In Hamas, Israel is faced with an uncompromising maximalist approach, that of total liberation of the sacred land of Palestine as demanded by God, who will repay martyrs for this cause with everlasting life. In contrast to a Western-style movement like the Palestine Liberation Organization, which is willing to compromise, Islamic fundamentalism is a formidable opponent. The difference between the PLO's approach and that of the fundamentalists has to do with how each views the West.

Starting from a position, real and perceived, of inferiority, the Middle East has been trying to come to terms with the West. Its coping device was imitation, perhaps most evident in Western-style nationalism and the evolution of national states, complete with ideologies, parliaments, anthems and flags. Imitative Arab nationalism found its culmination in Gamal Abdel Nasser, its low point in Nasser's humiliating defeat by Israel in 1967.

A great many Arabs concluded that they had been following the wrong model. They could never be successful trying to be what they were not. Similarly, in 1979, in Iran, the westernizing Shah was overthrown. "We no longer have to be imitation Americans," the Islamic revolutionaries cried. "We can be ourselves." The basic question, "Who am I?," is answered by many in Muslim countries through a return to their Islamic roots.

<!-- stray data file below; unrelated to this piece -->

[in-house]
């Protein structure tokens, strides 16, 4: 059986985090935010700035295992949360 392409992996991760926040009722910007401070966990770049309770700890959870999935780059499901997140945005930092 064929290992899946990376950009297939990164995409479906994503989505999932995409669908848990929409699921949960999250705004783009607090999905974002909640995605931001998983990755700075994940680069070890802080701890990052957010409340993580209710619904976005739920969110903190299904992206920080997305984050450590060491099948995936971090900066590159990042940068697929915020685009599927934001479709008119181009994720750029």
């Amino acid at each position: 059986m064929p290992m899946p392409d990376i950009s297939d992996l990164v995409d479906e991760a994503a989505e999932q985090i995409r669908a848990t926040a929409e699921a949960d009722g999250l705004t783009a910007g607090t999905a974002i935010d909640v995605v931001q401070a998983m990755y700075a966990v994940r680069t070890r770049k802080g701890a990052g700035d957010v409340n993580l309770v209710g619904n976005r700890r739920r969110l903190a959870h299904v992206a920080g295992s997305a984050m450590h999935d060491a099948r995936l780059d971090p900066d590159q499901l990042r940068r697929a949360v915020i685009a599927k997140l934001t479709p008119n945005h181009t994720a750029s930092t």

Why the deep anger, the rage, directed against the United States? Because our culture, pervasive and appealing, is what the fundamentalists are trying to expel from deep within themselves and their societies. Yet, as they reject our culture, they are forced to recognize its superiority in many important respects. Their continuing dependence on it deepens their anger. They rail against our culture's recreational sex, widespread alcoholism and drug abuse as "Western decadence"; by contrast, they hold themselves to be freshly inspired to decency.

Islamic fundamentalism has its own very positive side. Its medical clinics in the poorest parts of Cairo, for example, evidencing in a practical way the duty of Muslims to care for the poor, are a source of popularity and respect.

Islamic law, the Sharia, or "path to salvation," is the sum of duties required by God of human beings, with respect not only to God, but also to one's fellows. It is the infusion of divine purpose into human relationships that distinguishes Islamic law from the secular jurisprudence of Western countries. The restoration of the Sharia as the operating national legal code is a cardinal feature of Islamic fundamentalism.